words and paintings by Sunjae Lee, creator of one of CMC’s all time favorite posts, Guizhi tang and Miles Davis.
Practitioners of Chinese Medicine, as with any other non-artist profession, oftentimes view artistic pursuits as superfluous, a luxury to be had only after daily business is taken care of. Some view a separation between the artists of society and themselves: “Oh, I’m not artistic” is a common explanation as to why they do not engage, as if the genotype of an artist is set before birth.
As a practitioner of Oriental Medicine as well as a musician and painter, I often like to argue the opposite, both towards patients and practitioners. We are all artists whether we choose to be or not– and secondly that practicing art in some form is not a luxury but rather a necessity for everyone, especially for Oriental Medicine practitioners.
Here are 5 reasons why…
#1 – Coordination of Jing-Qi-Shen
Whether it is painting, music, quilting, or anything else, performing art (beyond the beginning stages) is a coordination on the vertical level of one’s being. We are creating with our physical body, but also expressing our emotions, and ultimately helping to form the essence of our spirit and identity. There are very few other activities that have this simultaneous coordination — and as holistic medicine practitioners, we should be engaging in activities that engage our whole being, for personal cultivation as well as improving the health of our patients.
#2 – Building manual skill and dexterity
Almost all art forms incorporate a degree of manual craftsmanship, whether it is using various fingers for different notes on a piano, or using the small muscles of the hand to position a paintbrush or other tool. The more we build our fine motor skills with our hands in general, the greater sensitivity they will have for other activities such as acupuncture.
Even for those who are primarily herbalists, manual palpation is bound to be a large part of the diagnostic process, and this process will only be increased by honing awareness into our hands for artistic activities. As we all learned in basic physiology classes, our sensory homunculus, the area of the brain that receives incoming information from the various body areas, grows larger and more defined for any regions that are used more frequently. A larger homunculus means a greater nervous system connection with your hands, and therefore greater manual sensitivity.
#3 – Connection with society
I’ve started to think of the “artistic process” in roughly 4 stages, and we can use the analogy of language to demonstrate this: 1. Basic vocabulary acquisition: We start by absorbing and memorizing. First with single words, but also sentences, phrases, ideas. 2. Imitation and styling: We learn the concept of individual “style” and shape our language and personality to imitate one or several role models.
Note that some artists stop at this halfway point. 3. Synthesis: Combining influences to create something that has not been encountered before. 4. Societal feedback: Even with an original and innovative product or personality, this means nothing if the artist has no relationship with a society which can receive, and ultimately experience new emotions through the art.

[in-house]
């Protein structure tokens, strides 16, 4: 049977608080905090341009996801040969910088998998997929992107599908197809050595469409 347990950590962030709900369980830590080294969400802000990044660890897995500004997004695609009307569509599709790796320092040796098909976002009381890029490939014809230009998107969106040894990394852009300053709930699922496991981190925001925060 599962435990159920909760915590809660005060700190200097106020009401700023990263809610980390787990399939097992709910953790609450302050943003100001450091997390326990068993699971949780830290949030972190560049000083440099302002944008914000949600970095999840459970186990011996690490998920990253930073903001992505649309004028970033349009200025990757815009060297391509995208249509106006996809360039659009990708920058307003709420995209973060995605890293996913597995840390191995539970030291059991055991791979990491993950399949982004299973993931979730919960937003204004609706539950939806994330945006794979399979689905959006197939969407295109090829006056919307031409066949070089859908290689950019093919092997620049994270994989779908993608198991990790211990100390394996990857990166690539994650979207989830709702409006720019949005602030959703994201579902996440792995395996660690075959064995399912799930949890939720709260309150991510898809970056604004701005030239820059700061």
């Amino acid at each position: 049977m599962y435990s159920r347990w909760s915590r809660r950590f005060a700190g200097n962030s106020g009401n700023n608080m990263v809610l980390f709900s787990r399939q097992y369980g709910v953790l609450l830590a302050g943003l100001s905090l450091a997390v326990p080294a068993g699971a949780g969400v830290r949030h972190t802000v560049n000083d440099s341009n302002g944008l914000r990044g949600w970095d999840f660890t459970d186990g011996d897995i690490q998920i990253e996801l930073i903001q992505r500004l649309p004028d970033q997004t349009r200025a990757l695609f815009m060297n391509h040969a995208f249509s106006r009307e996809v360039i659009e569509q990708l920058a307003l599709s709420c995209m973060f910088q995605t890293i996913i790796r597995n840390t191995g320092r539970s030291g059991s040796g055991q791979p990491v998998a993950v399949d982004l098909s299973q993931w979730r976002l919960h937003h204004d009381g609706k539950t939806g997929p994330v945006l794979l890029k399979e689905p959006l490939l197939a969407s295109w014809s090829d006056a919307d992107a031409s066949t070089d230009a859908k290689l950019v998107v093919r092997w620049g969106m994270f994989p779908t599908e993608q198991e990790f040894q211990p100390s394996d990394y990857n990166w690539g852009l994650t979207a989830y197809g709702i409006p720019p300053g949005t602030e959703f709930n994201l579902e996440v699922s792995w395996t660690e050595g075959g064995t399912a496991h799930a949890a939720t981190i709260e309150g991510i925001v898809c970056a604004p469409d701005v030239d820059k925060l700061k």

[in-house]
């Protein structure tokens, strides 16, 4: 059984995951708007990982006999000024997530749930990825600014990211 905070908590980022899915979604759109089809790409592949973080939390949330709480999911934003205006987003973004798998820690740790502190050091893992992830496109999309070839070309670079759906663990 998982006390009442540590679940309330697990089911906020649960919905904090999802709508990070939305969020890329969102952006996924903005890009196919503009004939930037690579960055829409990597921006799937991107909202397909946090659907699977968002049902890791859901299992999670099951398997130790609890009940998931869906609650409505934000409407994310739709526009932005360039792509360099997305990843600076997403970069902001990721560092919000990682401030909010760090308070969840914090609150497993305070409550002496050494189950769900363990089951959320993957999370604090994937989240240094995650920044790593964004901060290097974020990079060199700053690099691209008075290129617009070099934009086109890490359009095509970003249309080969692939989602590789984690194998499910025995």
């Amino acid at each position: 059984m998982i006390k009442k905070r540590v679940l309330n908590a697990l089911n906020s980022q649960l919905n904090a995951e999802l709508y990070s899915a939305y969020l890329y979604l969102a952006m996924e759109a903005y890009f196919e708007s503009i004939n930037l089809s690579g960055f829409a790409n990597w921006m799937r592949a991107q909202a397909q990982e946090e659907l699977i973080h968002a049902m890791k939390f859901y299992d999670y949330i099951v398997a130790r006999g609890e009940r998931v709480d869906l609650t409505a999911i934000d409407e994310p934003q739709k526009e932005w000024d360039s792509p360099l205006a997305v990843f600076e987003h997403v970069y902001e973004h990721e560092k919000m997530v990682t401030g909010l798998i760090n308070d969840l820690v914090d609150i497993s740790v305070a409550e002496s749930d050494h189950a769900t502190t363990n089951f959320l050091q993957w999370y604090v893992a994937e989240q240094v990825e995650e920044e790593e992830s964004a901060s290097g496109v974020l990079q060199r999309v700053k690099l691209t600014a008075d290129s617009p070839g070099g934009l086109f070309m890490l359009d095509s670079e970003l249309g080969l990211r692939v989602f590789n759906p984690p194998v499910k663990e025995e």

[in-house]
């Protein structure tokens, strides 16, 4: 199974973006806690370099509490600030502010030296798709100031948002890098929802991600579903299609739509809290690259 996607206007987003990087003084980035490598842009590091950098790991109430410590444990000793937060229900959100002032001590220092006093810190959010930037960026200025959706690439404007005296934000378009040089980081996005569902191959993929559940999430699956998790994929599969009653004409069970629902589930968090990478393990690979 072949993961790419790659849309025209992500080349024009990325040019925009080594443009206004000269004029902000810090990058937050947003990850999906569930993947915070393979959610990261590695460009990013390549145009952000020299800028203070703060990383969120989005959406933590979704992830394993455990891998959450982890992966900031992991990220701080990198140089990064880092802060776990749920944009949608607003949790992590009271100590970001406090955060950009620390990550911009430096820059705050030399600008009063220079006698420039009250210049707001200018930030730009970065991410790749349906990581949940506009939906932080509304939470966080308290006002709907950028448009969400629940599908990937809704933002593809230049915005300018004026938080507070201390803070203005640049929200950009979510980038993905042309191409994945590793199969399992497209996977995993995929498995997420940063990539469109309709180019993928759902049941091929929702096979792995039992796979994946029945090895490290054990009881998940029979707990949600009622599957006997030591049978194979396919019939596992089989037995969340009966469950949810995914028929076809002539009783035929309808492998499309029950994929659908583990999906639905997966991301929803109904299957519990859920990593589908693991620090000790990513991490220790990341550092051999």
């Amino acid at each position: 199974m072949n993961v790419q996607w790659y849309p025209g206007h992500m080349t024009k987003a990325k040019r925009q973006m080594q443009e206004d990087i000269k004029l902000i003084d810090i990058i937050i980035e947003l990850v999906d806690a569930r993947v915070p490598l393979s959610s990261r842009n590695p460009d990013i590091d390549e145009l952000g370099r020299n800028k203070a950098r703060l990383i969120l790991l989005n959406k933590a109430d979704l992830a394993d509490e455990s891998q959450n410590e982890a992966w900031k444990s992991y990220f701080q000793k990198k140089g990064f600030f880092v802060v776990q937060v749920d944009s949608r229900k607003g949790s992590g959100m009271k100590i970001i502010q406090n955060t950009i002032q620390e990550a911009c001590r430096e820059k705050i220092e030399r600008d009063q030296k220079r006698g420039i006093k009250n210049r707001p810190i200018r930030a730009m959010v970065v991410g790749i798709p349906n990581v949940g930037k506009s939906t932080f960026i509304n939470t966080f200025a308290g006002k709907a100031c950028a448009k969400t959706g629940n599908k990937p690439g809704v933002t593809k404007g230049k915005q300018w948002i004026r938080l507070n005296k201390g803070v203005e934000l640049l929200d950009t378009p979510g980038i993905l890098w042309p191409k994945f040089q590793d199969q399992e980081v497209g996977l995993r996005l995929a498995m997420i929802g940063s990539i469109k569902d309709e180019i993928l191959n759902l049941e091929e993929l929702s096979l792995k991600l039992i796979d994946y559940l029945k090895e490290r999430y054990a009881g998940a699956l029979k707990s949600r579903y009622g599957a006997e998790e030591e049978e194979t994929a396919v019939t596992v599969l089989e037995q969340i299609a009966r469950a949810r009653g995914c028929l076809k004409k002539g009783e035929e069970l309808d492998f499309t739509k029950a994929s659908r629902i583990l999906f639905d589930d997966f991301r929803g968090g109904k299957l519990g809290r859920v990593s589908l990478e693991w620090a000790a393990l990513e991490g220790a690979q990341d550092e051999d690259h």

As I mentioned, most “artists” will stop at the 2nd stage, the creative ones will progress to the 3rd stage of original synthesis, and very few will get to the 4th stage of contributing to and representing larger societal impulses. However, I believe this is the most noble goal of an artist and that with dedication (we all know that at least 10 years is required) and artistic integrity, anyone should be able to achieve this.
As practitioners of Oriental Medicine, we are acutely concerned with the health of our patients, but also of larger society and being able to convey messages through art becomes relevant.
#4 – Emotional release
How many times do we counsel our patients on the importance of healthy emotions, that stagnation can result from suppressed anger, that the heart is the emperor of the body? If we truly consider emotions to be integral to our health, then we should have ways to vent negative emotions and express positive ones. This becomes doubly relevant when we are challenged by taking on the emotional burdens of our patients. Qigong, breathing exercises, art, journalling, all these things can be helpful tools in maintaining our own balance as practitioners.
#5 – We are all artists
This is the part that I’ve been alluding to the whole time. I actually don’t believe in the phrase “I’m not artistic” or “I’m not an artist”. Everyone is an artist– some just choose to ignore the artistic process in what they do. These principles can be applied to almost any human activity, so long as there is some aspect of freedom of expression (perhaps these things would be harder to argue if we were all working in a factory all day every day, for example).
The healing arts are no exception. We have a specialized vocabulary to absorb at first, a history of role models and styles to imitate, the choice to innovate and synthesize something new, and the opportunity to help society with our newfound skills. The more we accept this process in our lives in all activities, the better we will at helping our patients and society at large.